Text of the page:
Archive for February, 2012

When I reach a lull in gaming activity, and feel dry of the inspiration that fires my run, it helps to dwell on my favorite games, and geek on their awesomeness.  So I submit this question to you in the spirit of better game play and profound geek-itude.

Now I’ve run a fair share of games, and got it handed to me in more than a few.  So I’ve learned to nip rules fights in the bud to get on with the real thing.  That means knowing the rules; a real chore given the author.  When that author is none other than the great EGG, things become more interesting still..

My question is simple: how should surprise work in Dungeons and Dragons?  They probably worked out this question in later versions, but we’re talking Gygax here.  How did he understand it?  You see I’ve got this halfling that says he cannot be surprised; a one in seven chance on a six sided die equates to zero.  Something like that.  Well I’m glad the little guy feels safe (as does his crew), but I’m responsible for making the game exciting; no danger makes AD&D dull.  That can be challenging without at least the occasional “Gotcha!”

So I’m doing a little homework into what the ‘old man’ said.  Now the Player’s Handbook (pg 17) grants halflings a 66.33% chance to surprise an opponent, with strings attached.  The hobbit must be either alone, or at least 90′ feet from his armored, noisier comrades.   The chance decreases by half if the halfling tries opening a door to get a jump.  Again, this is to surprise an opponent.   Dexterous burglers (those lucky folks with an 18 DEX) also gain a +3 Reaction/Attack adjustment (Ibid pg 11).  And while I cannot speak to his Move Silently skills (I don’t have the DM’s Guide with me on this plane) you have to presume a further advantage.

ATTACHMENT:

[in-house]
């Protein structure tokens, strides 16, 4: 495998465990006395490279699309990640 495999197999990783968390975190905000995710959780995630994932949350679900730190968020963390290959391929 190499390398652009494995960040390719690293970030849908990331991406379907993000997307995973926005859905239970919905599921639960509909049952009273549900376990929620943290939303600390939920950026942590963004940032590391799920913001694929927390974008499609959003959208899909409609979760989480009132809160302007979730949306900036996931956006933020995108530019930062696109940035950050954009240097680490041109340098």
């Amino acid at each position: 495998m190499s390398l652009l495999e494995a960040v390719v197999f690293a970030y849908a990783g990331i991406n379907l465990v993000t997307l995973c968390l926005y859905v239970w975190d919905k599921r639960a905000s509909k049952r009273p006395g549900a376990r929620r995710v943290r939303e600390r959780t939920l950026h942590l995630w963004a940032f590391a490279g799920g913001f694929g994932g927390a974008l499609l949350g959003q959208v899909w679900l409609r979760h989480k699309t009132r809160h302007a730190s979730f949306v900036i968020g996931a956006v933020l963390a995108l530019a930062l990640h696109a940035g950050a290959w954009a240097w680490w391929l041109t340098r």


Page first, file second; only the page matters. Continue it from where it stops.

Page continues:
But does all this add up to a one in seven chance to be surprised, much less to surprise the bad guys?  Now based simply on his halfling-ness I would concede the one in four chance to surprise opponents, strings attached.  But that Reaction adjustment would seem to apply to being jumped, not on surprising the opponent.  Should say an Elf (1 in 3 chance to surprise in the Monster Manual) roll a five and the halfling roll a one, the former would have the advantage – but only by so much.  The Reaction Adjustment of the halfling would cut down the four segments of surprise to one.  Now I cannot say right now whether that translates to the whole crew, or just the halfling.  I suspect the latter, although the highest surprise in a party does apply to the whole party.

So we’ve accounted for the one in four chance with strings attached, but what of that one in seven chance to be surprised?  I put this question to the geeks at Geektown Tavern for their cogitation.  A character with a one in seven chance would effectively negate any special surprise abilities belonging to other monsters.  In a rules set dominated by statistics, why would Gary allow an incalculable ability?


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